Canadian clock collectors familiar with companies such as Arthur Pequegnat, the Canada Clock Company, the Hamilton Clock Company, Forestville, and Fleet seldom consider the Snider Clock company clocks for their collections yet for a quarter of a century this home-grown Canadian company made mantel and wall clocks designed and manufactured in Toronto, Ontario.
Harry Snider began making clocks in 1950 under the name Snider Clock Corporation. The name then changed to the Snider Clock Manufacturing Company Limited in 1957. Throughout its history it continued as a family venture until the last clock was made in 1976.
Some say they only made fashion and novelty clocks and to some extent that is true. The Snider Clock company’s response to the trends and fashions encapsulated a healthy design philosophy that kept pace with the times. Innovation, quirkiness with fanciful designs are the hallmarks of their approach to clock manufacture.
The company began by making mantel clocks with mechanical versions supplied by Ingraham, and later, mantel clocks with electric motors imported unassembled from the Lanshire company in Chicago. In 1960 Snider shifted focus to wall clocks which were in great demand at the time, a demand likely brought on by the Sputnik satellite, the interest in space adventure and the dawn of the “Atomic age”. Models with starburst and molecular patterns attracted new buyers.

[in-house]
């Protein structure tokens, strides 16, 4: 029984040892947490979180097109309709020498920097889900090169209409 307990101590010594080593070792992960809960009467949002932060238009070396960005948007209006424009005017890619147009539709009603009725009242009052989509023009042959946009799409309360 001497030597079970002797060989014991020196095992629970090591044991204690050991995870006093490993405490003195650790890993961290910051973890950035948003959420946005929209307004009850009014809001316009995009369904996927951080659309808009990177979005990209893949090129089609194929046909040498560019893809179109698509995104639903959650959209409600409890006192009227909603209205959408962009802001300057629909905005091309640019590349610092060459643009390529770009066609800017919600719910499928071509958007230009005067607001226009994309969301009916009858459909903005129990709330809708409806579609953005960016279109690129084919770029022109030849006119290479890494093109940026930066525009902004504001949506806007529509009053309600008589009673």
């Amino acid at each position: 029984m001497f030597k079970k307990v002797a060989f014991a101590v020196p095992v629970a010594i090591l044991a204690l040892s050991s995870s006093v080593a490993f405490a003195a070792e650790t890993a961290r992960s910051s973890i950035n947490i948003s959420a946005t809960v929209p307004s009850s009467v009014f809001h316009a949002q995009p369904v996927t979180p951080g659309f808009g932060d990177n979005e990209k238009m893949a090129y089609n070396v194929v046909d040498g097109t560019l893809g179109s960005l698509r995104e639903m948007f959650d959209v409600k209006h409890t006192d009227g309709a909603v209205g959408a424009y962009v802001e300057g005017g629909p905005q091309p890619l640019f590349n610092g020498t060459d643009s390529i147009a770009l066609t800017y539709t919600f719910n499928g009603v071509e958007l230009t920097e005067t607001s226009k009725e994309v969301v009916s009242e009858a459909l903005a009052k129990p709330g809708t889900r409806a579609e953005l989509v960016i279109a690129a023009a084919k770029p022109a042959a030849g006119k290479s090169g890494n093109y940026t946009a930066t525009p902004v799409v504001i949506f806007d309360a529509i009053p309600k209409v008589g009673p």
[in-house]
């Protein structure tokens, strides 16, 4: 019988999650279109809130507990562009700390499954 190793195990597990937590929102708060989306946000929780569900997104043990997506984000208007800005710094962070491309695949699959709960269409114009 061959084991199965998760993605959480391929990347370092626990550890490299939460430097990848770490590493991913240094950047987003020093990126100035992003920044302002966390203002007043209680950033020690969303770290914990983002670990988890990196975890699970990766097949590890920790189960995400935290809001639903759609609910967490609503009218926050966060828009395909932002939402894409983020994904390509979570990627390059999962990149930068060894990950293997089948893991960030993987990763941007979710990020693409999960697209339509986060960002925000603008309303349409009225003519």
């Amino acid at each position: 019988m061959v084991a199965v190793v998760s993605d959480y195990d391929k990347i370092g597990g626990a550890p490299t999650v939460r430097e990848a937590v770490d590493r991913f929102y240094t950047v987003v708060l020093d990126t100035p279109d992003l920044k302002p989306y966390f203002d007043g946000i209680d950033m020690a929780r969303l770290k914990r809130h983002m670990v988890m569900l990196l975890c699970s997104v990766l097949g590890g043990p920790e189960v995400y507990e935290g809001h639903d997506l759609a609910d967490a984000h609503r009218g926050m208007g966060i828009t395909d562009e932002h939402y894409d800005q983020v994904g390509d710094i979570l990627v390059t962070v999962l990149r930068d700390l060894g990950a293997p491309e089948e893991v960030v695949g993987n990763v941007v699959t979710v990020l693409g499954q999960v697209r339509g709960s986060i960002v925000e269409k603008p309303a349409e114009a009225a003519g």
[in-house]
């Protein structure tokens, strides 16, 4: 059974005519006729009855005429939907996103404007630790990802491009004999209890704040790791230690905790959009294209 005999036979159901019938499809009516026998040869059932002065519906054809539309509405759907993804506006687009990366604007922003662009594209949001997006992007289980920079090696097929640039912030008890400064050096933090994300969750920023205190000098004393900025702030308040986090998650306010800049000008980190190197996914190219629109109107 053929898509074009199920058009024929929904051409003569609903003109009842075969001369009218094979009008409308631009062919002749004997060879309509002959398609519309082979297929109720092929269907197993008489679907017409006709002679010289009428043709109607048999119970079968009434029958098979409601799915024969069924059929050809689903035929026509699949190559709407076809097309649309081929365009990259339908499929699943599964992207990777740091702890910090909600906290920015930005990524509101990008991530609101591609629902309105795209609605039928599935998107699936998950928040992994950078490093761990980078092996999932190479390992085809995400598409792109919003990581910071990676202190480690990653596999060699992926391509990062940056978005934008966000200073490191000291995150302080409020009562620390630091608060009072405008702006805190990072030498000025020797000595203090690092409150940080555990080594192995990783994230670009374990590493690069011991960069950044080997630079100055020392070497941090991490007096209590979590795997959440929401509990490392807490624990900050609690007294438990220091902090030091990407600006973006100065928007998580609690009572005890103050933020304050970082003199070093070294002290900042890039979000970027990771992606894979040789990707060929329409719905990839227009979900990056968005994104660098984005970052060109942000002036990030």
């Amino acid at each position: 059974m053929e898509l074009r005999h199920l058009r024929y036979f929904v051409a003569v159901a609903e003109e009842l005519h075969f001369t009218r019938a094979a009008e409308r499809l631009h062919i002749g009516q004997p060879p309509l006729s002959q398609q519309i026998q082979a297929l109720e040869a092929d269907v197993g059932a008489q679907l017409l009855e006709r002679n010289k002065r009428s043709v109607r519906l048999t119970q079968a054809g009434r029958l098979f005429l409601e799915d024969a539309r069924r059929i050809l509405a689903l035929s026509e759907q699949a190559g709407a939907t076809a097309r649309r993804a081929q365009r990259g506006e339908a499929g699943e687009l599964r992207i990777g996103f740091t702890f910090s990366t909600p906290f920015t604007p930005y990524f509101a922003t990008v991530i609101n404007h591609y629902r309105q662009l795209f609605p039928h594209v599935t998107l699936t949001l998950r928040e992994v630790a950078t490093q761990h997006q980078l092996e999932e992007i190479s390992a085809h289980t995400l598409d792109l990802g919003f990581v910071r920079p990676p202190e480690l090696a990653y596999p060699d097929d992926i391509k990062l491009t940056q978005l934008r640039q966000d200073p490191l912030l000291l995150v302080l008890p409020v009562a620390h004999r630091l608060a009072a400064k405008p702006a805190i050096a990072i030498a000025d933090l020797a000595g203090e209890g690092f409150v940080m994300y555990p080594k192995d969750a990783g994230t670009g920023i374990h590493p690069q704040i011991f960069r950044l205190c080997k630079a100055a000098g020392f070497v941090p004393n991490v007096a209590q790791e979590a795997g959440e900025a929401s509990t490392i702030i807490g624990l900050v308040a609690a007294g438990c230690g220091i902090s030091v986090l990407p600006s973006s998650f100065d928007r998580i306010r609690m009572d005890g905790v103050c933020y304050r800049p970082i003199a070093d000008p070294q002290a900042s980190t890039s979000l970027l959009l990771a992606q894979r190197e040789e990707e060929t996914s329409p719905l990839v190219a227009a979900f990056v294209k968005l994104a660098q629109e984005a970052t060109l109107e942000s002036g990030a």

Most models were corded electric clocks but in order to do away with the cord Snider offered an upgrade to electromechanical models with battery movements. The advantage of a battery movement was the flexibly in placement anywhere in the home.
The longest running style of clock was the starburst clock. When I think of a Snider clock the first image that comes to mind is an electric kitchen wall clock in a starburst or sunburst pattern. These were very popular and Snider sold thousands.
However, Snider made unusual and fanciful lamp clocks, telephone clocks, in china, metal cast, brass-plated metal and many colours such as in brown, pink, turquoise and black.
In the peak years, the company made 50,000 clocks, had 20 employees, and used mainly Canadian components. Throughout its history, it strove to constantly adjust to a constantly changing market.
In 1976 when Caravelle clocks (a subsidiary of Bulova) arranged licensing agreements with retailers in Canada, Snider could not compete and ended its business after 26 profitable years. A sad end to a company ultimately pushed aside by an American competitor.
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